A word about electronic voice phenomenon—also known as EVP. As Christians, we pay obeisance to Deuteronomy 18:10 which forbids Necromancing, and divinatory practices. When using audio, there are only two questions you need ask of any spectral visitors: Who are you? What is your purpose here? If you happen to encounter anything else during audio review, instruct everyone on the team to refrain from voicing aloud what they believe they’ve heard. This will help to discourage any folis au deux, or confirmation bias. Tell each person to quietly write down on a piece of paper what they believe they heard, and compare notes afterwards. If each person has a different interpretation, then there is no consensus, and consequently no EVP. Keep in mind that, though unlikely, it is possible to record a human voice belonging to no one in the house, and the source is not preternatural. Neighbors arguing is a possibility, of course, but remember that sound waves are physical, and can travel great distances. It is unlikely, but possible, on certain clear days that you can hear someone speaking who lives a mile away. Listen for content. Be in the habit of verbally marking unwanted information. If you record a truck driving by, say aloud ‘truck,’ or ‘airplane,’ or ‘children playing outside.’ This will enable the members who review the audio to distinguish between positive, and negative data. There is also the capacity of many higher end recorders to capture infrasound. Infrasound occurs at a level below 20 Hz, and is not detectable to humans. You may not have heard the dog barking, or the raccoon growling outside, but the recorder’s microphone was still sensitive enough to detect it.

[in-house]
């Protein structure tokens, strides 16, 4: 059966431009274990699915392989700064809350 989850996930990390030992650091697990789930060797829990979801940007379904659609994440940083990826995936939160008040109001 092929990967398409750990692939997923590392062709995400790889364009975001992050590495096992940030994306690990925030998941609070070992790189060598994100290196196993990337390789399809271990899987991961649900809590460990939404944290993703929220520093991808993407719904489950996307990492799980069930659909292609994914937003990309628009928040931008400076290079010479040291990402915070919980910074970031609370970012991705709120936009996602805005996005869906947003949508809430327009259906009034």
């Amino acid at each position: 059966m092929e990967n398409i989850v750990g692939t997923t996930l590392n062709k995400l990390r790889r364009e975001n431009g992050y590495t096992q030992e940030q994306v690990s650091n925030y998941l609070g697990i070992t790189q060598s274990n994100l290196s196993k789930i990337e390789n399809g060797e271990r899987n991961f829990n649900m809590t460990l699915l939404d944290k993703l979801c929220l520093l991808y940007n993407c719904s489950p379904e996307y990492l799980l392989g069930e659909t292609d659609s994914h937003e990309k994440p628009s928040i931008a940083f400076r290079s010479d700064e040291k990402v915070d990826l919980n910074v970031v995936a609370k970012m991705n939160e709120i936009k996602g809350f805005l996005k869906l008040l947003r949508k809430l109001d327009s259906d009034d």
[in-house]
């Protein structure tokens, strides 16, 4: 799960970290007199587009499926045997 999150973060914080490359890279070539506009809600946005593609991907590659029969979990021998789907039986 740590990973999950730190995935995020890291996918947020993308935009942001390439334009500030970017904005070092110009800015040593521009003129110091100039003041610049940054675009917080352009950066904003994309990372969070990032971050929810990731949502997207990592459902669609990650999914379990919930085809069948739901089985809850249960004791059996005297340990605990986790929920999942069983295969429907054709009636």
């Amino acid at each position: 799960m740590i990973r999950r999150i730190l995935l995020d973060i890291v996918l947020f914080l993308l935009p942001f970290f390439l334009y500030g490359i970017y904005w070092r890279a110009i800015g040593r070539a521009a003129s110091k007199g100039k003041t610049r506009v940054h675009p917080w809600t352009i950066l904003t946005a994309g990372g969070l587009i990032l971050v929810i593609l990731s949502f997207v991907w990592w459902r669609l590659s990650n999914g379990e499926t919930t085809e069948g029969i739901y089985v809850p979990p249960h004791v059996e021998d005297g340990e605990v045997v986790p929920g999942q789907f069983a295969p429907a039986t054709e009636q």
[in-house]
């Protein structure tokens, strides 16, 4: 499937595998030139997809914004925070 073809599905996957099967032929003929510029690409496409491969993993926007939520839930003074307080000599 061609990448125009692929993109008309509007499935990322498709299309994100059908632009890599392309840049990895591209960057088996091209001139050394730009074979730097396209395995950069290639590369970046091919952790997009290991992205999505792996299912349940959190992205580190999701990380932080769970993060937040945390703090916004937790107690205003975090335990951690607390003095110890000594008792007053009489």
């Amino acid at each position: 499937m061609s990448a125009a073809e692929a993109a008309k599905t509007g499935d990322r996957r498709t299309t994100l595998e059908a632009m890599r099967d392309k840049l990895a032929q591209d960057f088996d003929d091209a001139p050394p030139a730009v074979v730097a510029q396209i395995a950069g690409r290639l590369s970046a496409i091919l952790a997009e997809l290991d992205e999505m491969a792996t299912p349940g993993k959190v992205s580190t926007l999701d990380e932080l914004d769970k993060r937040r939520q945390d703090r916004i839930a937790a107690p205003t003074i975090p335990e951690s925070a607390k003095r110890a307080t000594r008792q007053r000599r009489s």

Tracy Garnett holds a BA in English, with a minor in Radio & Television from Northern Kentucky University. He also holds certification in Parapsychology from the Koestler Unit at the University of Edinburgh, Scotland, and is a trained Lay Demonologist.